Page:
A British DJ has been sentenced to a year in jail by a Tunisian court after he played a remix recording of the Muslim call to prayer in a nightclub.
The London-born Dax J, who left Tunisia after last weekend’s incident, was charged with public indecency and offending public morality, said Ylyes Miladi, a spokesman of a court in the town of Grombalia.
Tunisian authorities shut down the nightclub in the north-east town of Nabeul and began an investigation after a video, widely shared on social media, showed clubbers dancing to music that included the call to prayer, sparking a storm of debate.
“We will not allow attacks against religious feelings and the sacred,” the governor of Nabeul, Mnaouar Ouertani, said when the club was shut down….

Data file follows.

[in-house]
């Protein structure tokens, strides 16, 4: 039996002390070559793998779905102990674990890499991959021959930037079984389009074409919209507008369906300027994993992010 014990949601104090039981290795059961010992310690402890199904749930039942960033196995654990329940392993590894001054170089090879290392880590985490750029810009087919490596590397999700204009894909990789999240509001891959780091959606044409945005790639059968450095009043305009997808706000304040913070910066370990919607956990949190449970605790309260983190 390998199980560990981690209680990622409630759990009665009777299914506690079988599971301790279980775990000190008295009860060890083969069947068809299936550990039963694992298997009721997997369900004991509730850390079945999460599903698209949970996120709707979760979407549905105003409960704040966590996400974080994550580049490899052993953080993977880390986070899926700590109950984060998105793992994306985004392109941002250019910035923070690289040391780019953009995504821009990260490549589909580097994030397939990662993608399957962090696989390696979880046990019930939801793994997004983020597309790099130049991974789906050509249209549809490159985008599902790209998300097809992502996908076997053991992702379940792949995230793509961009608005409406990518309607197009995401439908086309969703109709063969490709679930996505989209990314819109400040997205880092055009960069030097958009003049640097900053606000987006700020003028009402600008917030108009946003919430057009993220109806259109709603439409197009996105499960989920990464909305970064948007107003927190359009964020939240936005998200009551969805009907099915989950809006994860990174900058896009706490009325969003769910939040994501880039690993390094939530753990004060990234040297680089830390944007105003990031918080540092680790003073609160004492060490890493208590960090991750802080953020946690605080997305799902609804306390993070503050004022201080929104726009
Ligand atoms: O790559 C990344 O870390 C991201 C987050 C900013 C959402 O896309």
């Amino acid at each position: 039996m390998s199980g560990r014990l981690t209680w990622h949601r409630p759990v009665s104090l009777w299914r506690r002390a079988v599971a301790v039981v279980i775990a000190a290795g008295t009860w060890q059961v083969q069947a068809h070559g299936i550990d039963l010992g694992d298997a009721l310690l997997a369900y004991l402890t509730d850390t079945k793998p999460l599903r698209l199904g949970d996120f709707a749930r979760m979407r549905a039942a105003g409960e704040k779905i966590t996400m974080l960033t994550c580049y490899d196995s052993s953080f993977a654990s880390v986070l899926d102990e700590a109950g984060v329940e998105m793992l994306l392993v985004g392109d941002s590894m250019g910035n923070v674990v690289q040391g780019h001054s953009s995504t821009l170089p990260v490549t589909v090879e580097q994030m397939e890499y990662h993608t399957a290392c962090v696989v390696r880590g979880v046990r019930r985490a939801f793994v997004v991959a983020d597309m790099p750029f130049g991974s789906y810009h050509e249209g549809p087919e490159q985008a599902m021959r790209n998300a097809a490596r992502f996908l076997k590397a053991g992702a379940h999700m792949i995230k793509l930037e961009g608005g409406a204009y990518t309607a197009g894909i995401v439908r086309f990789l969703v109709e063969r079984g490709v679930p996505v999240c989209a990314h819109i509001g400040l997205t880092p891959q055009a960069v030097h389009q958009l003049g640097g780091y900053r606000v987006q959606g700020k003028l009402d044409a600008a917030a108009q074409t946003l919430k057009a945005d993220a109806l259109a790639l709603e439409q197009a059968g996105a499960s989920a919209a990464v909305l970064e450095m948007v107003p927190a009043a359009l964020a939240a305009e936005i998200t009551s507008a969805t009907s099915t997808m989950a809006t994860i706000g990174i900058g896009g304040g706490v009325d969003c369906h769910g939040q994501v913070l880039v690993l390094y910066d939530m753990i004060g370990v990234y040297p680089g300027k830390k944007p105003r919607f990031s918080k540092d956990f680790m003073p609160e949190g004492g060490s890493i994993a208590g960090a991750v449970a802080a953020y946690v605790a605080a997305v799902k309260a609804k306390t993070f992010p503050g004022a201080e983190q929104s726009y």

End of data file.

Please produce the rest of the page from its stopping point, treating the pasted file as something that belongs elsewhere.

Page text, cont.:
The court dismissed charges against the nightclub owner and an organiser of the event in the coastal resort, but the prosecution has appealed saying the two should have checked what the DJ would be playing.
Tunisia’s religious affairs ministry has said: “Mocking the opinions and religious principles of Tunisians is absolutely unacceptable.”
This sort of thing–prosecution for what amounts to blasphemy–was not uncommon in the West in the not-so-distant past. Blasphemy laws still exist in the UK and some folks there still make noises about using them, but they’re not enforced.
I realize something akin to a “religious affairs ministry” still exists in a few Western nations, but as far as I know, they’re not about enforcing orthodoxy or punishing heterodoxy.
It should also be noted that it’s not just in predominantly Muslim countries that offenses against religious sensibilities are punished. One doesn’t go to Thailand and climb on or deface figures of the Buddha, say.